|Publication number||US4994333 A|
|Application number||US 07/437,019|
|Publication date||Feb 19, 1991|
|Filing date||Nov 15, 1989|
|Priority date||Jan 30, 1989|
|Also published as||CA1303124C, DE3902650A1, EP0384975A1, EP0384975B1|
|Publication number||07437019, 437019, US 4994333 A, US 4994333A, US-A-4994333, US4994333 A, US4994333A|
|Inventors||Horst-Udo Jose, Gerd Jung|
|Original Assignee||Varta Batterie Aktiengesellschaft|
|Export Citation||BiBTeX, EndNote, RefMan|
|Patent Citations (3), Referenced by (22), Classifications (4), Legal Events (5)|
|External Links: USPTO, USPTO Assignment, Espacenet|
This invention relates generally to an acid-type galvanic primary cell with a zinc anode, a depolarizing cathode and a gel electrolyte, and in particular, to metal additives which are useful to suppress zinc corrosion and improve mechanical tensile strength.
The present invention primarily relates to acidic zinc/Mn0 2 cells (Leclanche cells) and zinc/oxygen cells. In such cells, the zinc electrode is generally implemented as a can or hollow cylinder which contains the remaining active cell components (e.g., a Mn0 2 /carbon black mixture pressed around a carbon rod conductor, as the cathode; an electrolytic paste; and a separator substrate). Less frequently, the electrode is implemented as a flat metal plate in a coated cell structure.
According to R. Huber, "Dry Batteries", page 29 (VARTA Handbook Series, Volume 2, 1972), the properties of the anode plate are dependent on its method of manufacture, and its alloying with different quantities of lead and cadmium (the lead content can amount to as much as 0.6%). The alloyed lead increases ductility during the rolling and extrusion process, and also provides a slightly inhibiting effect on zinc corrosion. The addition of cadmium improves the mechanical tensile strength of the zinc-anodes during the battery manufacturing process.
In using zinc metal is dissolved in the battery during current drain with increasing duration. However, aside from this "useful" dissolution, a slight autodissolution of the zinc occurs, especially in case of extended storage periods of the cell, and even more at increased temperature. This is attributable to the fact that although the reaction of zinc in acidic solution is kinetically inhibited, the hydrogen formation occurs at a potential that is too low to stop the dissolution. The gradual accumulation of hydrogen in the interior of the cell leads to an increase in pressure, which under unfavorable circumstances can result in cell deformation, or even in a loss of electrolyte. If this hydrogen formation and dissolution of the zinc anode in an unloaded condition are not suppressed, then an undesirable reduction in capacity also occurs.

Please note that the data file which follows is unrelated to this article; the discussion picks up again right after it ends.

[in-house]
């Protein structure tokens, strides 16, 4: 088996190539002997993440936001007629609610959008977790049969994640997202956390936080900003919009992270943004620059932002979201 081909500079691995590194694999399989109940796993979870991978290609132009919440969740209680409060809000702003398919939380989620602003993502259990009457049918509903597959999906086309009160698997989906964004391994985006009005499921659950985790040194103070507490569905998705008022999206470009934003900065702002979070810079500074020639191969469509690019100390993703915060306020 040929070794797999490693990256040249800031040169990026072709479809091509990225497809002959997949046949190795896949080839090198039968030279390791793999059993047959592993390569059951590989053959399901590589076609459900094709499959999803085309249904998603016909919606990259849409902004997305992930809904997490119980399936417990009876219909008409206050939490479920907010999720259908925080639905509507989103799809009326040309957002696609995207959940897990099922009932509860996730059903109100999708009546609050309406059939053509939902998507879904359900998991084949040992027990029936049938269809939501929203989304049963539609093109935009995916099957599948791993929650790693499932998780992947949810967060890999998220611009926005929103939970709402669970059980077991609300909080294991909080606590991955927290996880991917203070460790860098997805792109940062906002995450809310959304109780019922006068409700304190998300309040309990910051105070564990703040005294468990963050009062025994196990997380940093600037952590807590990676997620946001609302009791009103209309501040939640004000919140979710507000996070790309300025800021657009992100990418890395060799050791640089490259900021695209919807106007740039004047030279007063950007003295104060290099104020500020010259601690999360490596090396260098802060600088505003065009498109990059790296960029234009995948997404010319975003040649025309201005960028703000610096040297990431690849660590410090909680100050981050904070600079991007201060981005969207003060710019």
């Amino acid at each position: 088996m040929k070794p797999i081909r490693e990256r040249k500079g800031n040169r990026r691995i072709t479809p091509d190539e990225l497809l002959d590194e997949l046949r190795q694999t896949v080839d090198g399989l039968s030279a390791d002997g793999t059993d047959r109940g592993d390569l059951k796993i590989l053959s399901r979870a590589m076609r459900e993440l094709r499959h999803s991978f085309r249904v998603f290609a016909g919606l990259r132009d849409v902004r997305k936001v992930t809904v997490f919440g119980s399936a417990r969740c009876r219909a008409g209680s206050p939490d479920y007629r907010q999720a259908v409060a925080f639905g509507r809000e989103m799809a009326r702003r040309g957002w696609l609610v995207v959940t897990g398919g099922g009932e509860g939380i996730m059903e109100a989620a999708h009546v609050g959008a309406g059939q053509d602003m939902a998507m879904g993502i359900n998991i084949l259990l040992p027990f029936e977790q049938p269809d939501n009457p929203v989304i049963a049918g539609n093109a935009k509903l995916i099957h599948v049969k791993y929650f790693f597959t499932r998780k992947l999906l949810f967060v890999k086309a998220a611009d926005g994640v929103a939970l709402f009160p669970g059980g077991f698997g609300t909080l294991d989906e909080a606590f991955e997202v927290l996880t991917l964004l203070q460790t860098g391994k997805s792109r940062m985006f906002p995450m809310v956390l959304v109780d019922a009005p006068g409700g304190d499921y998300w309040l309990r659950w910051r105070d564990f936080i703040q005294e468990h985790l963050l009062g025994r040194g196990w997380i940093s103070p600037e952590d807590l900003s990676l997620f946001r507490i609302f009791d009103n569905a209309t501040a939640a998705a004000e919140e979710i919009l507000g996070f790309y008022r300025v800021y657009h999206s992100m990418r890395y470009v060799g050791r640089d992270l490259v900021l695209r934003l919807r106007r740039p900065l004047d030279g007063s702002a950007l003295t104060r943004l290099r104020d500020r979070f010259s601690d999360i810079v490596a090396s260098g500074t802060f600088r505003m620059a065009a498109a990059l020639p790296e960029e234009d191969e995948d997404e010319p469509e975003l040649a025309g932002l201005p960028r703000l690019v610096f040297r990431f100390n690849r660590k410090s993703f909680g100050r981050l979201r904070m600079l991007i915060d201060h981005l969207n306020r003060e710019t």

The recognized method for suppressing zinc corrosion and hydrogen formation, through an increase in the hydrogen over voltage, is to add mercury to the zinc. However, because of this, the number of components in the zinc which are classified as toxic and harmful to the environment increases to three (i.e., mercury, lead and cadmium). Because of this, constant efforts have been made to achieve a substitution for at least the particularly poisonous metals Hg and Cd. For example, DE-AS 1,086,309 describes an electrode of refined zinc with an additive of indium metal, while DE-OS 3,229,703 describes the use of indium and gallium as metals alloyed with the zinc. JP-OS 60-170751 (Toshiba Denchi K.K.) describes the addition of Pb and Li to zinc, while JP-OS 60-32249 (Touhou Aen. K.K.) recommends a zinc alloy of at least 0.01% Ag and other metals. Finally, DE-OS 36 05 718 discloses a zinc anode of refined zinc with an alloying addition of up to 0.6% Pb.
Despite the multitude of familiar alloying combinations involving zinc electrodes, only some of which are mentioned here, the basic purpose remained to improve the above-mentioned primary cell with non-toxic additives, particularly insofar as the zinc electrode is concerned, which permit the cell to perform equally well to a conventional acidic primary cell.
It is therefore the primary object of the present invention to provide non-toxic additives for an acid-type galvanic primary cell with a zinc anode which permit the cell to operate equally well to a conventional cell of this general type.
It is also an object of the present invention to provide a non-toxic substitute for the toxic and harmful components of conventional acid-type galvanic primary cells with zinc anodes.
It is also an object of the present invention to provide non-toxic additives of this general type which permit the cell to exhibit the good electrical functioning and electrode quality which were previously achieved using toxic components.
These and other objects are achieved in accordance with the present invention by providing an acid-type galvanic primary cell having a zinc anode containing metal additives for suppressing zinc corrosion and for improving mechanical tensile strength, a depolarizing cathode and a gel electrolyte, wherein the cell's anode is comprised of refined zinc, to which are added at least one of the metals indium and bismuth, and at least one of the metals magnesium and lithium.
It has been found that the inhibiting effect of mercury can be achieved if, either individually or in combination, the metals indium and bismuth are added to the zinc, or their salts added to the electrolytic solution instead of using mercury or its salts. The magnesium and/or lithium additives are advantageously exchanged for the cadmium which was responsible for the mechanical stability of the zinc electrode. This doping of metals can be accomplished by precipitation on the zinc surface, or as is preferred, by the alloying of components with the zinc metal.
For further detail regarding a galvanic primary element produced in accordance with the present invention, reference is made to the description which is provided below, taken in conjunction with the following illustrations.
FIG. 1 is a graph showing the characteristics of cylindrical anode components formed of zinc alloys in accordance with the present invention, under mechanical deformation.